Question: How do we know when we are old?
Answer: We know we are old when we wake and find that almost everything hurts – and what doesn’t hurt, doesn’t work anymore.
About 15 years ago I recall laughing my head off when I had read this somewhere. It isn’t so funny anymore now, I assure you.
About a week ago, I woke up to my usual aches and pains: nothing spectacular, just the usual burning sensation in every decrepit joint of my even more decrepit body. Then, when I reached for my Winstons on the nightstand – POW! – it hit me like a KL Metro bus. It was as if everyone who had ever wished me any harm had all worked together and wrenched my entire left arm out of its socket – and were gleefully jumping up and down on the pain-stricken joint.
It was – how shall I say this? – not a very pleasant experience at all.
So, off I went to see my good friend, Dr N (of Clubman swimming-trunk fame). As usual, there was a big smile on his face. Somehow, his smiles are always bigger when he knows I’m in pain.
His diagnosis? I’ve got what common people call a frozen shoulder – or what doctors call Adhesive Capsulitis.
Dr N: The good news is that recovery usually takes12 months – and don’t forget to double that for an old fart like you.
Bangkai: (Sarcastically) Spare me the good news, OK? What’s the bad news?
Dr N: Have you had a good look at you life lately?
That’s Dr N for you – he’s got the knack for making me feel good. Maybe I need to widen my circle of friends, eh?
In any case, life with a bum left-shoulder isn’t a stroll down Oxford Street. The simplest of things, like slipping on a T-shirt or towelling yourself dry after a shower seems like walking through a wall of fire. And let’s not even talk about manipulating a non-power steering car into a tight parking spot; or even something as simple as changing gears on a non-automatic transmission, pre-war Proton Iswara. It makes your eyes water.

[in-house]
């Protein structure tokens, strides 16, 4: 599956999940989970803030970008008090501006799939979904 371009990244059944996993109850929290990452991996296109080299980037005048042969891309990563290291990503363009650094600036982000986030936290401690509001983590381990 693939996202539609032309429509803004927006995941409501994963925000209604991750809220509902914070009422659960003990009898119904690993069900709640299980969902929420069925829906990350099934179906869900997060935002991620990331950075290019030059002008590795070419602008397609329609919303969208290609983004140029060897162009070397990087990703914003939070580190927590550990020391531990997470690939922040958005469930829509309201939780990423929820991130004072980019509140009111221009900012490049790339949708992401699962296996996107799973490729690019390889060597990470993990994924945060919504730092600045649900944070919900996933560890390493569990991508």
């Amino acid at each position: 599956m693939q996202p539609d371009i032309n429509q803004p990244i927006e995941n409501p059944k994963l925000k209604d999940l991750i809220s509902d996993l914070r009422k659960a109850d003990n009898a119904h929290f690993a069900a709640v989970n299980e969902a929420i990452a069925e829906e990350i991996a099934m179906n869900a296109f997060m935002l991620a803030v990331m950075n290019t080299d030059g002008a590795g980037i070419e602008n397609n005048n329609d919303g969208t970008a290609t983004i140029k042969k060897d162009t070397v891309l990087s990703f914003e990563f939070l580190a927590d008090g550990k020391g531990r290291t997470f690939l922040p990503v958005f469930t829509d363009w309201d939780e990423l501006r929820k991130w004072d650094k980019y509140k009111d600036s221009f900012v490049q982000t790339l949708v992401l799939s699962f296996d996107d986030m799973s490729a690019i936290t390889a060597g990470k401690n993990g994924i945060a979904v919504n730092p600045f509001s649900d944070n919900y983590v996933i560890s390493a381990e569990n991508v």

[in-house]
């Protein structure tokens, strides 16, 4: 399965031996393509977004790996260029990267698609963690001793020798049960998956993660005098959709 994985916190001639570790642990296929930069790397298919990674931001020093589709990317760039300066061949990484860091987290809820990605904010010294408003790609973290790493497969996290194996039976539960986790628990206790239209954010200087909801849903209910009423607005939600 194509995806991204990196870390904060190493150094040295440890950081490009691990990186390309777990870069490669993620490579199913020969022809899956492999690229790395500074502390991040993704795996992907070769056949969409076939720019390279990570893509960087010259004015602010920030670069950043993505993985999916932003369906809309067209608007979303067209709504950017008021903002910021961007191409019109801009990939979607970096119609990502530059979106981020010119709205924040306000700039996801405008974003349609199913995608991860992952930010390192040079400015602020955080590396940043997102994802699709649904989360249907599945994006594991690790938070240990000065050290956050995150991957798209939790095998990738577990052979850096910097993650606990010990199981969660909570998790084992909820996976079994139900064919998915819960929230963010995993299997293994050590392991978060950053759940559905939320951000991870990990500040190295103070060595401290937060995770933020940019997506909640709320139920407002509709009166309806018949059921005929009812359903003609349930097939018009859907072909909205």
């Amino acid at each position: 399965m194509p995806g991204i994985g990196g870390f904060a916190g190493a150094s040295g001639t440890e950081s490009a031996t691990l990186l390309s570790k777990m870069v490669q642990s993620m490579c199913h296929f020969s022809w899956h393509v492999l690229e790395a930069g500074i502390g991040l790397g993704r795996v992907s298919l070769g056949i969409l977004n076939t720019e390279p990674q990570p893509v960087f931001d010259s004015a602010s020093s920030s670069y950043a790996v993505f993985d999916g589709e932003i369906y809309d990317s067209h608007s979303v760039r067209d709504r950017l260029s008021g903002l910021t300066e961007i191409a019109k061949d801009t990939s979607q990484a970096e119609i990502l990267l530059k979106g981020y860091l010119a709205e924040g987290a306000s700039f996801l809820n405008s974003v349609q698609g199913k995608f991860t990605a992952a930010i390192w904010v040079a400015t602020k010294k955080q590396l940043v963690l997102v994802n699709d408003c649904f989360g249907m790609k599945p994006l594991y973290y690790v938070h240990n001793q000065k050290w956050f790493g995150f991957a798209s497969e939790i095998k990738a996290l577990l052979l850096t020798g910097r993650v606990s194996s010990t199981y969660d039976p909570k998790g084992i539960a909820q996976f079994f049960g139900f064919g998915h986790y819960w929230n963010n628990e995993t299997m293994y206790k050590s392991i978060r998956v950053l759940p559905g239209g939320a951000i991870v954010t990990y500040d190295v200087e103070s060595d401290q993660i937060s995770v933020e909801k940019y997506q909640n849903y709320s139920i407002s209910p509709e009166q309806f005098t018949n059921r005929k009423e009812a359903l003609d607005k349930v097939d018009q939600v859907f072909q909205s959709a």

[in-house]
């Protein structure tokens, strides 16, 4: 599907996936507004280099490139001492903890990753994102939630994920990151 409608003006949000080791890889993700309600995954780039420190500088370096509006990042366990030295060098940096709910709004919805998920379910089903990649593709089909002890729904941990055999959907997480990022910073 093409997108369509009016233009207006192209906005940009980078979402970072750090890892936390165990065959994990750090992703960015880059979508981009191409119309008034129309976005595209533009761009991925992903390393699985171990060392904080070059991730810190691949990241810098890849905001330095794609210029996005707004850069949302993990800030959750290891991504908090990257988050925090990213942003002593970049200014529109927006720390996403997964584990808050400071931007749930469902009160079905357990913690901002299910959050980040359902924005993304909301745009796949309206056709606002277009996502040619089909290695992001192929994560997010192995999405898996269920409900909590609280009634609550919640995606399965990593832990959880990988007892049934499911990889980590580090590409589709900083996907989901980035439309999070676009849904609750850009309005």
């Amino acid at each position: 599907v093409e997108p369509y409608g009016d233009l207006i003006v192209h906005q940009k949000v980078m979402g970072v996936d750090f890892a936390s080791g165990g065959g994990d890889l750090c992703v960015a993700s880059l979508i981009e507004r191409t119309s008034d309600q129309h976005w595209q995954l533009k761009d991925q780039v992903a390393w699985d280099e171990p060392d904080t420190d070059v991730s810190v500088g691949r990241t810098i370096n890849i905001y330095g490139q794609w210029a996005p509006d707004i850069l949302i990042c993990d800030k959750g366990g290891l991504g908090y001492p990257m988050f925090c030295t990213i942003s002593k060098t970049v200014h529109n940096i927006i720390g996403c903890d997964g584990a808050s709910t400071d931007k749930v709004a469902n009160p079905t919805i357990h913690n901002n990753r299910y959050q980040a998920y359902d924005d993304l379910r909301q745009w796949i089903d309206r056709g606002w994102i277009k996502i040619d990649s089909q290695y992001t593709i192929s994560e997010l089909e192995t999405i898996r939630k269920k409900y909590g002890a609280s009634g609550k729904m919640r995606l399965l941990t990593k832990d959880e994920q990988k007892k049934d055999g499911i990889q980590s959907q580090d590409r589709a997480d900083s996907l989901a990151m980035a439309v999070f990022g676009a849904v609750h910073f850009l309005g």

After about a week of living with this condition, I’ve come to the realisation of how I’ve taken so many things for granted for such a long time. I used to go to sleep thinking that whatever I’ve been blessed with will still be here when I wake up. Not necessarily so, my friends. Just because we are healthy today doesn’t mean we will still be healthy tomorrow. Just because we have tons of money in the bank today doesn’t mean it will still be there tomorrow. Just because we are on the top of the world today doesn’t we will still be there tomorrow.
And the upside of all this is? In a weird kind of way, I am thankful for the pain I get when I try to turn the steering wheel of my car. This means at least I still have a car so that I can go to work and feed my family. Just how bad can that be?
And so what if the recovery process is likely to take 24 months? I still have one good shoulder that I can get up to all sorts of mischief with. After all, I still can reach for my Winstons first thing in the morning with my right hand, can’t I?
Life is more fragile than we think. So let’s not stop to smell the dog-shit while we’re at it. Dog-shit will always be there. We can choose not to take any notice of them.